- Federal agencies will coordinate with the private sector, as
appropriate, including representatives of the pharmaceutical industry and
the academic, medical, and public health communities.
- Expand formal training for health care providers.
- Senior United States Government officials will work with health
care provider, health research organizations, and professional
organizations to urge that emerging infectious diseases be given greater
emphasis in fellowship programs and on certifying and re-certifying
- NIH will work with appropriate medical college and public health school
associations, urging them to advise their member institutions to expand
training in emerging infectious diseases and antimicrobial drug
resistance in student curricula.
- Review and update regulations, procedures, and resources for
screening and quarantine at ports of entry into the United States.
- CDC will lead an interagency group to review and update current
screening and quarantine regulations, procedures, and resources aimed at
minimizing the threats
disease outbreaks can pose to national health and security. Issues considered
should include early warning systems abroad, stricter controls at ports
of entry, and improved surveillance after persons, animals, or material
have entered the United States.
- The National Security Council (NSC) will ensure that any recommendations
support counterterrorism measures.
- Make information about ill international travelers with communicable
diseases more accessible to domestic Health authorities.
- CDC will be the lead agency in the development of cooperative
arrangements with the transportation industry to provide needed
information when follow-up of passengers with communicable diseases
arriving at United States ports of entry is required.
- Encourage other nations and international organizations to assign
higher priority to emerging infectious diseases.
- The Department of State and Office of Science and Technology Policy
(OSTP), in consultation with other agencies, will develop and coordinate
a sustained effort to enlist support from other nations and international
bodies. State will raise the
issue of emerging infectious diseases in bilateral, regional, and
multilateral discussions and will negotiate cooperative agreements with
other nations to promote the establishment of a global surveillance and
- Support the World Health Organization (WHO) and other bodies in
playing a stronger role in the surveillance, prevention, and response to
emerging infectious diseases.
- The United States will participate in the WHO-proposed revision of the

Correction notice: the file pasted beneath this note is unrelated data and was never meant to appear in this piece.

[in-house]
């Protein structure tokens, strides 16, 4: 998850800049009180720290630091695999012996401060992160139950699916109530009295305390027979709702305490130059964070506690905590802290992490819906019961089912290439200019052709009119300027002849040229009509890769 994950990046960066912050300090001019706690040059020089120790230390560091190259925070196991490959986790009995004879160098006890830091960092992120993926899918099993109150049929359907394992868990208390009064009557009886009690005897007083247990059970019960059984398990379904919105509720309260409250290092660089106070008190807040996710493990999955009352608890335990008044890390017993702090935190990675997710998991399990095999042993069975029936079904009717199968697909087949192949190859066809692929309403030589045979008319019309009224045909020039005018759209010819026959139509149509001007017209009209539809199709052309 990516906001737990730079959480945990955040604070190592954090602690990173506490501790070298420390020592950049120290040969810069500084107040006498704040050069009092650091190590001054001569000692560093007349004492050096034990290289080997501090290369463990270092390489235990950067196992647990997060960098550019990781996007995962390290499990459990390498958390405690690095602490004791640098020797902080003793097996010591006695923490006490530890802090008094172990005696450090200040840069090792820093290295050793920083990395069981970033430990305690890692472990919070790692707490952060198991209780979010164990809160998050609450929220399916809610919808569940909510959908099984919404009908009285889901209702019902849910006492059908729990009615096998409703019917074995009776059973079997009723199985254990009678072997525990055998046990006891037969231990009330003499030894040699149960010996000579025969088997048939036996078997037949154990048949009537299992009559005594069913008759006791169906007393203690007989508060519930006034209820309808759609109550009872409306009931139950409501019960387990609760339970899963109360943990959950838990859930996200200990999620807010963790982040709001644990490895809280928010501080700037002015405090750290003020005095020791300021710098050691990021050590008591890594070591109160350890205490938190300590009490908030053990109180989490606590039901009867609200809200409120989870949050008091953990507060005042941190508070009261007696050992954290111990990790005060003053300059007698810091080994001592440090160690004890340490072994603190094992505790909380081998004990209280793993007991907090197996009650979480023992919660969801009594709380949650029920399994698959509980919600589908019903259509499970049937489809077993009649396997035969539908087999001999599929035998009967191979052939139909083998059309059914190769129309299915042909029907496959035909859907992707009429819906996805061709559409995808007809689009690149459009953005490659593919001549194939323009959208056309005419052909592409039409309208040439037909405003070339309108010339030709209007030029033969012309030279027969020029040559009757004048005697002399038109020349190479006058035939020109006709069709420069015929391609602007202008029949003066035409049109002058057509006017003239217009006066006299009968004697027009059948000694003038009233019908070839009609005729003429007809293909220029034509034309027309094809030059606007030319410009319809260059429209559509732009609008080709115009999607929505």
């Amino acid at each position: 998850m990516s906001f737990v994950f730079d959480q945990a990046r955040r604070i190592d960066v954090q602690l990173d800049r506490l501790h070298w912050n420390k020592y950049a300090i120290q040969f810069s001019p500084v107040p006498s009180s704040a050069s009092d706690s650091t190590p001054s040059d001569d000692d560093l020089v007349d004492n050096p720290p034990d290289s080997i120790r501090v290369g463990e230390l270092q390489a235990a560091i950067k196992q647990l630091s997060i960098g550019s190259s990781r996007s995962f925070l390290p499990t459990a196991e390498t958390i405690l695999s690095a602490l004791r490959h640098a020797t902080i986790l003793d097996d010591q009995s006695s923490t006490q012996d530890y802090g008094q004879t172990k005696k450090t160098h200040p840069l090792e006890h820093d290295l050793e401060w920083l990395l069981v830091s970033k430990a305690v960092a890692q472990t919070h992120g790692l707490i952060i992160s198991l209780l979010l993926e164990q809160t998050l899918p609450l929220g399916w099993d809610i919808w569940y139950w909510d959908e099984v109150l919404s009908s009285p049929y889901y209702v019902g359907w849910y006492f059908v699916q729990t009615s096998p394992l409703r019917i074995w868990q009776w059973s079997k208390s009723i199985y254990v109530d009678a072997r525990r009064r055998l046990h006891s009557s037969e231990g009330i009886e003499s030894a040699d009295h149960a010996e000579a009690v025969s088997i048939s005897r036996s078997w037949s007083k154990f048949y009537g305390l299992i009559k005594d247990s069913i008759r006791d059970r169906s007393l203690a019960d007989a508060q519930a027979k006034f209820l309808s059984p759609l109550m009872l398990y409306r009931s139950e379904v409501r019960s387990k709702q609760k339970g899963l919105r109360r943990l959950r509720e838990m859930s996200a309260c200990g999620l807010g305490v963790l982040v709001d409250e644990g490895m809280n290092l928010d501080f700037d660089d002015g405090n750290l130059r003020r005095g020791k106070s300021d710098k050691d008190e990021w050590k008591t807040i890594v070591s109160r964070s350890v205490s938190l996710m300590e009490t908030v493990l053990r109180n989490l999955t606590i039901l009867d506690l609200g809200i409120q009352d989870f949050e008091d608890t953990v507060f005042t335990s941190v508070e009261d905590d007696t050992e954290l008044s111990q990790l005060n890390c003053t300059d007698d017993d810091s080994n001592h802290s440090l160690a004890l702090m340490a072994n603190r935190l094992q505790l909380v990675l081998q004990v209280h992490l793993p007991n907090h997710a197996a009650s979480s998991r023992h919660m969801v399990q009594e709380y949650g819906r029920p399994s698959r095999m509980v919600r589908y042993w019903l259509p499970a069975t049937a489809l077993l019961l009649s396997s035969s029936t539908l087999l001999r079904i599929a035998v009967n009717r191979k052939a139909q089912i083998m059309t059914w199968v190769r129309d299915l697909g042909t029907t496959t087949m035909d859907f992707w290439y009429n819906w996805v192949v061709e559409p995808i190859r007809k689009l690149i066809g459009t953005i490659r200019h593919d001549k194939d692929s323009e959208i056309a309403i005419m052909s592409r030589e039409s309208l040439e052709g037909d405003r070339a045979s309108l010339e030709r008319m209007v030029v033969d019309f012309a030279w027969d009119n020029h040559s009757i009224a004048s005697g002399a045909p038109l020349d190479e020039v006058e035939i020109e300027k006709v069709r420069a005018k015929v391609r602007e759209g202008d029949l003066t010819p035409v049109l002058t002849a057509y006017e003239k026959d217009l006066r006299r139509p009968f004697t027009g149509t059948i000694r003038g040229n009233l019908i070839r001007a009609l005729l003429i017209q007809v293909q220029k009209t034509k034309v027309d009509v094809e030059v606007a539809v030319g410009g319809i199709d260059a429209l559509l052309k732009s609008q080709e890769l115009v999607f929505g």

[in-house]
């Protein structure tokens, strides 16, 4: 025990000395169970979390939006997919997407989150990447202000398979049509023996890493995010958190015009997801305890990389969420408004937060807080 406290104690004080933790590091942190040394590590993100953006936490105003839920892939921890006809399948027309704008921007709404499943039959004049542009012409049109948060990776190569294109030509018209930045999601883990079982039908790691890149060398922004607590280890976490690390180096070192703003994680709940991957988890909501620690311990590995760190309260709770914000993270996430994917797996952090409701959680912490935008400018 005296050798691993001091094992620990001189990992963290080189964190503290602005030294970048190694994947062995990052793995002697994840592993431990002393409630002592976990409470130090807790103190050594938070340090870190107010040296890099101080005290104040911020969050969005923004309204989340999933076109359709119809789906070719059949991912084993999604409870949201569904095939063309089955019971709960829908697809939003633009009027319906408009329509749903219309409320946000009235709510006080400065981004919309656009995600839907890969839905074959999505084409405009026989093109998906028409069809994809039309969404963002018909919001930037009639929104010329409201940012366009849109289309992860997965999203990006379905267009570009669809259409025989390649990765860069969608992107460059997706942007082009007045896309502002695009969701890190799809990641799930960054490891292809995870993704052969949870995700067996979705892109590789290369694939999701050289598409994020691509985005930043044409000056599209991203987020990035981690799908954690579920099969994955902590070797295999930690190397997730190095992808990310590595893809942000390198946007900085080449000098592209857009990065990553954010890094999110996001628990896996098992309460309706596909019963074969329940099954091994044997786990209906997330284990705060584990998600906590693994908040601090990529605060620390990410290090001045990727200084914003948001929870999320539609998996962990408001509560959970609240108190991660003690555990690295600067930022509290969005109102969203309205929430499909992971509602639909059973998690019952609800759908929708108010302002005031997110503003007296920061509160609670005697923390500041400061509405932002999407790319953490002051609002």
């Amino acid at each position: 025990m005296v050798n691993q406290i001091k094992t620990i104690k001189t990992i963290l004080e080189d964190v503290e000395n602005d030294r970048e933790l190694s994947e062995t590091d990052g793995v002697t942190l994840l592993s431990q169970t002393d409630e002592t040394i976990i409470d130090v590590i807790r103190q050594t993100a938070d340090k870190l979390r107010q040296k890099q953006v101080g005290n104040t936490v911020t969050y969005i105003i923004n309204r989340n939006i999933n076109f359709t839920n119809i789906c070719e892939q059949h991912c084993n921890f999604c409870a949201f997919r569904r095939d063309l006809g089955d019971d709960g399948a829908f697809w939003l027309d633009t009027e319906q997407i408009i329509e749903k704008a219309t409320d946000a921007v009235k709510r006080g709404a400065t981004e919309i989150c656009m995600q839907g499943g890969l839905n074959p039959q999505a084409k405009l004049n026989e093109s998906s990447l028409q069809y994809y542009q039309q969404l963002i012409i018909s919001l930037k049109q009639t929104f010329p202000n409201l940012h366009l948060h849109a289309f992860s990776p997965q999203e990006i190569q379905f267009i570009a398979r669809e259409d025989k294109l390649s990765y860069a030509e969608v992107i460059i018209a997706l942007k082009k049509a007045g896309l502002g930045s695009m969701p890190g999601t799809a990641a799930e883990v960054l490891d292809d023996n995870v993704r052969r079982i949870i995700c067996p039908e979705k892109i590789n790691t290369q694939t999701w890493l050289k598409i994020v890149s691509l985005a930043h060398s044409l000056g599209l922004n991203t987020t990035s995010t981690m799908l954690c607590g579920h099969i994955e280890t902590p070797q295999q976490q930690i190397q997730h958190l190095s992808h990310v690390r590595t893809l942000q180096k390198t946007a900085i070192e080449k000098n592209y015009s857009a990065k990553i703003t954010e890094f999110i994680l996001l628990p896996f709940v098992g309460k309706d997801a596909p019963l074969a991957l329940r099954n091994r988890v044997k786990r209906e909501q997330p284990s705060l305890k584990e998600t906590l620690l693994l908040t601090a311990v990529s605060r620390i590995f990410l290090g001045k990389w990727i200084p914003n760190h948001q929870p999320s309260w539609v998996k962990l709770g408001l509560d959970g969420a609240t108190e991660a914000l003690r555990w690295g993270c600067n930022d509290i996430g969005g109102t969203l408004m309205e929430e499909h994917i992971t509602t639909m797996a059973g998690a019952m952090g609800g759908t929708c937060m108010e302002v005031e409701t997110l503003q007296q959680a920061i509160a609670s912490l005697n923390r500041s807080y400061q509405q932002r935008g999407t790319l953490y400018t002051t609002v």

International Health Regulations to ensure improved screening and quarantine
- The United States will urge the WHO to develop regional inventories
of resources for combating emerging infectious diseases and will explore
joint steps to strengthen surveillance and response capabilities of WHO
and other international organizations, as appropriate.
- Expand United States agency missions and mandates in order to ensure
that responsible agencies are provided with the authority, emergency
procurement powers, and resources to respond to worldwide disease
outbreaks that have the potential to adversely affect the United States.
- CDC's mandate to protect the Health of United States citizens will
be more clearly stated to allow conduct of surveillance and response
activities, including outbreak investigations and selected responses to
epidemics overseas. In disaster relief
operations involving infectious diseases, CDC will operate as part
of the United States effort, as appropriate.
- The U.S. Agency for International Development (USAID) will continue to
address the root causes of emerging diseases through its ongoing
portfolio of assistance to developing countries.
- The mission of the Department of Defense (DoD) will be expanded to
include support of global surveillance, training, research, and response
to emerging infectious disease threats. DoD will strengthen its global
disease reduction efforts through: centralized coordination; improved
preventive health programs and epidemiological capabilities; and enhanced
involvement with military treatment facilities and United States and
DoD will ensure the availability of diagnostic capabilities at its three
domestic and six overseas laboratories. DoD will make available its
overseas laboratory facilities, as appropriate, to serve as focal points
for the training of foreign technicians and epidemiologists.